The court of appeal reversed the punitive damages award. First, the court reasoned that punitive damages are not ordinarily available for actions arising from a contract. Under that principle, punitives are not available for violations of plaintiff's Labor Code claims since those obligations arise only when the parties enter into an employment relationship, which is a contractual arrangement. Second, the court reasoned that under the "new right-exclusive remedy" rule, where a statute creates new rights and obligations not previously existing in the common law, the express statutory remedy is deemed to be the exclusive remedy for statutory violations, unless it is deemed inadequate. The court found that the statutes and regulations governing minimum wage, meal and rest breaks, and pay stubs, created new rights that did not previously exist under the common law, and therefore those statutes provided the express and exclusive remedy for violations of those subject matters.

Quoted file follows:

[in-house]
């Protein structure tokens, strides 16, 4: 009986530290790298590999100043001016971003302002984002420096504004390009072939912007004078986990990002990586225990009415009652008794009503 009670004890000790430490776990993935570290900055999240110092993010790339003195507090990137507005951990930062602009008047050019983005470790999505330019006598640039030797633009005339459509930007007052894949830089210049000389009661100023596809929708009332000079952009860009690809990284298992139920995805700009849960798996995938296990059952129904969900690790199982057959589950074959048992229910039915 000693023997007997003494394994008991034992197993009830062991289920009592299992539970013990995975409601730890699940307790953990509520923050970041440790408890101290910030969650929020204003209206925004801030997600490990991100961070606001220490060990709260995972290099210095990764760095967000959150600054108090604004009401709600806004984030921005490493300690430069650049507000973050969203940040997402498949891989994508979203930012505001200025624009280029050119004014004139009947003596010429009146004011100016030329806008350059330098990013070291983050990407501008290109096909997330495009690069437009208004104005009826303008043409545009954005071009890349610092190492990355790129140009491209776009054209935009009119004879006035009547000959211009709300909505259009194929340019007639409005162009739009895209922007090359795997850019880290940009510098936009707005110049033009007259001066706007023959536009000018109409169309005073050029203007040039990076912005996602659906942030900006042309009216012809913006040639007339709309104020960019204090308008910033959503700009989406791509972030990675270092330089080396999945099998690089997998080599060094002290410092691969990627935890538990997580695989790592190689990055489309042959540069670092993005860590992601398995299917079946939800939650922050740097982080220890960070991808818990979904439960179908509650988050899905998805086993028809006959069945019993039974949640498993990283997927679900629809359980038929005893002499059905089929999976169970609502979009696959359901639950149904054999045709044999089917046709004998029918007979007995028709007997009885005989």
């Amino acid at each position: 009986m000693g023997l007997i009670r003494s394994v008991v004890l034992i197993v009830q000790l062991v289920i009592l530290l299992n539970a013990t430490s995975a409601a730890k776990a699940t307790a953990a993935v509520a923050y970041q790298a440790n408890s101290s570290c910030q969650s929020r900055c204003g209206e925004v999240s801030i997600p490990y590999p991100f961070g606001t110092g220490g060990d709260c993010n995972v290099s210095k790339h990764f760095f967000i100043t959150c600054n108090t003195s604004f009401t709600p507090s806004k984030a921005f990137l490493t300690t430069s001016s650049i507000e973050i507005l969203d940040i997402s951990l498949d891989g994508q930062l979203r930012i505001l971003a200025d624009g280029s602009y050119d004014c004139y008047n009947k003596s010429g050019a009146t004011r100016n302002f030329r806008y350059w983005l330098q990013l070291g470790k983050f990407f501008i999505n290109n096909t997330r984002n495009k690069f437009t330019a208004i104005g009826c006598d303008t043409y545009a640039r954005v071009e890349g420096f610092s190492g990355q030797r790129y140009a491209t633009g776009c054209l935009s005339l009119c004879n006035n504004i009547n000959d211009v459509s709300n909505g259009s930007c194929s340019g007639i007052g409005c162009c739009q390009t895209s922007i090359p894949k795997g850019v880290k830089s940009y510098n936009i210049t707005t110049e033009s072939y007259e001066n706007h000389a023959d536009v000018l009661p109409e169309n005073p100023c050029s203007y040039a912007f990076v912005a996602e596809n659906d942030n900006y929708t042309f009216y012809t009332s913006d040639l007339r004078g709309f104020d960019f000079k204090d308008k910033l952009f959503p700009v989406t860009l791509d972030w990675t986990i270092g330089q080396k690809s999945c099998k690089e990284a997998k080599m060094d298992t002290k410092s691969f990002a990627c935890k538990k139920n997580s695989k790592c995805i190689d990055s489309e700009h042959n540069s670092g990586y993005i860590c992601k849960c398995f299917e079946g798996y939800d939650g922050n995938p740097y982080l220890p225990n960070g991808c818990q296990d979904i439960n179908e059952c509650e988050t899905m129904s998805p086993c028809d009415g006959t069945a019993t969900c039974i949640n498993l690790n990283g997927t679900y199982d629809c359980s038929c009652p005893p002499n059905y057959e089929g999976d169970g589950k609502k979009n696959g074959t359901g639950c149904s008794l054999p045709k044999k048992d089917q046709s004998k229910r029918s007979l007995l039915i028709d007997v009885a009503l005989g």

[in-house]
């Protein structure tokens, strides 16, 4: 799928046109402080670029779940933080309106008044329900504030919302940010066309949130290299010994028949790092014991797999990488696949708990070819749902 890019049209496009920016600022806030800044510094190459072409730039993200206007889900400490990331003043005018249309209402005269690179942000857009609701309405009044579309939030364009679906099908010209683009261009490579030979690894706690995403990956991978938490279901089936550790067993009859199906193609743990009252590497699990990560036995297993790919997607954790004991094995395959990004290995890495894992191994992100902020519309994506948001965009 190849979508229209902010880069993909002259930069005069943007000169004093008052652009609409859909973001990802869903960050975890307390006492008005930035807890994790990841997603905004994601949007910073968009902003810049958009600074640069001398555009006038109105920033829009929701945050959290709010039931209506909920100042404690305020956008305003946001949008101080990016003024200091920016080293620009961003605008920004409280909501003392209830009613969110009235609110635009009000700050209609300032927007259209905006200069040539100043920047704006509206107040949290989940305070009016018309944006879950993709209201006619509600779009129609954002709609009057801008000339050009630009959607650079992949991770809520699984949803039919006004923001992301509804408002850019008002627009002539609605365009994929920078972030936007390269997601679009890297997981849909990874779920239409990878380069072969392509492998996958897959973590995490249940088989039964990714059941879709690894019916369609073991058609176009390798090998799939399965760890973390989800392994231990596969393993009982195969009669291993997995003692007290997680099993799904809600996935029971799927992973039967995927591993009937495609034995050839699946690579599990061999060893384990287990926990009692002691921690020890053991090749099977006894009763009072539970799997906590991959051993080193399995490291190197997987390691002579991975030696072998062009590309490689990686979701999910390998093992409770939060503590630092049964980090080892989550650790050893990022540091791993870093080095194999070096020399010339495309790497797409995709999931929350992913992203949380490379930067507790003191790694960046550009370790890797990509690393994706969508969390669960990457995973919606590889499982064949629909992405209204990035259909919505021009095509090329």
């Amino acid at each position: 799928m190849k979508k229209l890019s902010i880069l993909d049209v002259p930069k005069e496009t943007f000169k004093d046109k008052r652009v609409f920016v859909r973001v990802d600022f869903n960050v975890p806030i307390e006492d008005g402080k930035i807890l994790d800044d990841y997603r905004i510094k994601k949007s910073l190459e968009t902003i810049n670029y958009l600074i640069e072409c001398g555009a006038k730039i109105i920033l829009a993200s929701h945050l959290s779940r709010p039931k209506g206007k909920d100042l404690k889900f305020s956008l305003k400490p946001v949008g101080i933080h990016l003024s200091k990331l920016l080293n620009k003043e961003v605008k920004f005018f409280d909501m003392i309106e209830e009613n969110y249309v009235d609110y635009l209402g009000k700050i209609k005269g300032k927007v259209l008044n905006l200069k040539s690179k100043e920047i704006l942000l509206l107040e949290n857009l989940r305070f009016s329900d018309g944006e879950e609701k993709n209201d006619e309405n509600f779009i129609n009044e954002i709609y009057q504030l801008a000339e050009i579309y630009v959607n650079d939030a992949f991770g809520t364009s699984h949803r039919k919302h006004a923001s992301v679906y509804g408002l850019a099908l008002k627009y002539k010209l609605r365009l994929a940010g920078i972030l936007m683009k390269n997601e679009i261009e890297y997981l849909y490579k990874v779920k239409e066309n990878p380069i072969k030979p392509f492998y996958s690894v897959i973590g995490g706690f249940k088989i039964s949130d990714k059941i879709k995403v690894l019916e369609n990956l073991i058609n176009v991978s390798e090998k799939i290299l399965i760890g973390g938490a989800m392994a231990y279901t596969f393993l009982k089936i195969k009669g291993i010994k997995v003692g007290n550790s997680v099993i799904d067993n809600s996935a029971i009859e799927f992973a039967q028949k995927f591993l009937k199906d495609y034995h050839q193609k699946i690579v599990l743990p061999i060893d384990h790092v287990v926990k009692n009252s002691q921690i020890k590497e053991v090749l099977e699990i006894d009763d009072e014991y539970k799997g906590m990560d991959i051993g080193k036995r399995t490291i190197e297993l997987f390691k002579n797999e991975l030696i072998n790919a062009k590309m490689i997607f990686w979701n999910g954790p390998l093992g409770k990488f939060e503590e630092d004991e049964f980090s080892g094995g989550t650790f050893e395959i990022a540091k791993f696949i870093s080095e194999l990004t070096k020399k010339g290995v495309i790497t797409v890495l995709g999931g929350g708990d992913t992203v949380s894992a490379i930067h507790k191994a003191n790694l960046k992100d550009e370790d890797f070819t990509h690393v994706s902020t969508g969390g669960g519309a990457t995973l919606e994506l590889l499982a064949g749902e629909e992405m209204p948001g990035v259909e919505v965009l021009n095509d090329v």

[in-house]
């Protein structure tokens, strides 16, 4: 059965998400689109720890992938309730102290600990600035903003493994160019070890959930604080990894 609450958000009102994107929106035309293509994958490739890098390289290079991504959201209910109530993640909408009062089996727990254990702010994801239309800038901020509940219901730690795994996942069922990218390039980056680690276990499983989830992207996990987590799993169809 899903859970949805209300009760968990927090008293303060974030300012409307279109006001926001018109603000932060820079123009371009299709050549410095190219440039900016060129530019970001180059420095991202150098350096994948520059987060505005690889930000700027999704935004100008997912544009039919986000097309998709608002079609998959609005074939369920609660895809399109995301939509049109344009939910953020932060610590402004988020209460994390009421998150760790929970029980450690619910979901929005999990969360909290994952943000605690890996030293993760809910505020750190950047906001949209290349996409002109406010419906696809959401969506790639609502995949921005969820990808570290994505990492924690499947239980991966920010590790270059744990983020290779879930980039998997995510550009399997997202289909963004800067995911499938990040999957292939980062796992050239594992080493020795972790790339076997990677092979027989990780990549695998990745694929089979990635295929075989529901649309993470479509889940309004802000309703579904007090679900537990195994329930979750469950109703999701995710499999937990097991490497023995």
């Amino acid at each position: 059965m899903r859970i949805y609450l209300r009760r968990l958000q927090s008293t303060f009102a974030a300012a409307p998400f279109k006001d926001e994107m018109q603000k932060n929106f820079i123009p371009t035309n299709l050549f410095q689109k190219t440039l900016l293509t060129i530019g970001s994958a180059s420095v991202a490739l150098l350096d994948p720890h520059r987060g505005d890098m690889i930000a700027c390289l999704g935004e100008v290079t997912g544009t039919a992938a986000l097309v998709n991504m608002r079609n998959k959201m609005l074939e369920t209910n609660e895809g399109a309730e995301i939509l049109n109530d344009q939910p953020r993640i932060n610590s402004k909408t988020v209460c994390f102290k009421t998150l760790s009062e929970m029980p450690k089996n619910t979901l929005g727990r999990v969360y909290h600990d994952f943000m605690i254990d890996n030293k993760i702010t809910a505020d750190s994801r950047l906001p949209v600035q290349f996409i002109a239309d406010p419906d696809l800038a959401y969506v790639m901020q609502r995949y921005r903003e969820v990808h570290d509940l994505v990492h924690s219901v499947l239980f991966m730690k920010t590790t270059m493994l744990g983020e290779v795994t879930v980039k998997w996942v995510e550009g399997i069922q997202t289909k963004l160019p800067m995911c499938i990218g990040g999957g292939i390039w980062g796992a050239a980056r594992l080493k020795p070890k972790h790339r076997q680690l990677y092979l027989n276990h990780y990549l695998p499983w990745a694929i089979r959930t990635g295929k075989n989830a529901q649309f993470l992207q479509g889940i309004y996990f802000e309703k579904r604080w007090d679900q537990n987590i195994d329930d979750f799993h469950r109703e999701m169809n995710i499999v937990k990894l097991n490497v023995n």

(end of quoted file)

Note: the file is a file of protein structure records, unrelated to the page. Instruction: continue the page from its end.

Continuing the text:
Although the court's holding regarding punitive damages was limited to the specific Labor Code violations alleged in this case (minimum wage, meal and rest breaks, and itemized pay stubs), the court's reasoning appears broad enough to extend to other wage-hour violations, such as those governing overtime.
Federal Judge Orders Former IBM Senior Executive to Stop Working for Apple Because of Potential Violation of Noncompete Agreement
In IBM v. Papermaster, IBM Corp. brought suit in federal district court in New York against Mark Papermaster, its former vice president of the blade server development unit after Papermaster had announced his intention to go work for Apple Inc. as its senior vice president of devices hardware engineering, working on the iPOD and iPhone. IBM claimed that Papermaster's move to Apple violated the terms of his noncompetition agreement, which barred him from working for competitors for one year after leaving IBM. The court granted IBM's motion for a preliminary injunction, and ordered Papermaster to stop working for Apple until further notice from the court.